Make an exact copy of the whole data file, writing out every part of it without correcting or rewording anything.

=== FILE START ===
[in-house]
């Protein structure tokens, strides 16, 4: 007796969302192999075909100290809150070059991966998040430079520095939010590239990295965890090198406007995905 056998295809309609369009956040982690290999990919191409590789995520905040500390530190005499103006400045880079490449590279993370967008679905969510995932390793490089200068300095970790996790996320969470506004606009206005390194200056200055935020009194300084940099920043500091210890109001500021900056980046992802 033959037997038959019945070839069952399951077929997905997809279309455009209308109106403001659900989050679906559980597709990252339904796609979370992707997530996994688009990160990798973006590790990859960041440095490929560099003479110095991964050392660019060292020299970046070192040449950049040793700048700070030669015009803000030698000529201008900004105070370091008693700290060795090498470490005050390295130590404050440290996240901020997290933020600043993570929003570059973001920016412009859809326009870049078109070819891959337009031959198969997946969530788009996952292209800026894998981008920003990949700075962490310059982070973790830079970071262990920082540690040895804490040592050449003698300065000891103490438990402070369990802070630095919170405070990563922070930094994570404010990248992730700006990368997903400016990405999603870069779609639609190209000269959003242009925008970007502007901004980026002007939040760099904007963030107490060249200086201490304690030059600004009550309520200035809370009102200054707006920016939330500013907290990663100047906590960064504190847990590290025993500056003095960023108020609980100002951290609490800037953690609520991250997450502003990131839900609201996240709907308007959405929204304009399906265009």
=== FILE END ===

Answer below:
[in-house]
């Protein structure tokens, strides 16, 4: 007796969302192999075909100290809150070059991966998040430079520095939010590239990295965890090198406007995905 056998295809309609369009956040982690290999990919191409590789995520905040500390530190005499103006400045880079490449590279993370967008679905969510995932390793490089200068300095970790996790996320969470506004606009206005390194200056200055935020009194300084940099920043500091210890109001500021900056980046992802 033959037997038959019945070839069952399951077929997905997809279309455009209308109106403001659900989050679906559980597709990252339904796609979370992707997530996994688009990160990798973006590790990859960041440095490929560099003479110095991964050392660019060292020299970046070192040449950049040793700048700070030669015009803000030698000529201008900004105070370091008693700290060795090498470490005050390295130590404050440290996240901020997290933020600043993570929003570059973001920016412009859809326009870049078109070819891959337009031959198969997946969530788009996952292209800026894998981008920003990949700075962490310059982070973790830079970071262990920082540690040895804490040592050449003698300065000891103490438990402070369990802070630095919170405070990563922070930094994570404010990248992730700006990368997903400016990405999603870069779609639609190209000269959003242009925008970007502007901004980026002007939040760099904007963030107490060249200086201490304690030059600004009550309520200035809370009102200054707006920016939330500013907290990663100047906590960064504190847990590290025993500056003095960023108020609980100002951290609490800037953690609520991250997450502003990131839900609201996240709907308007959405929204304009399906265009």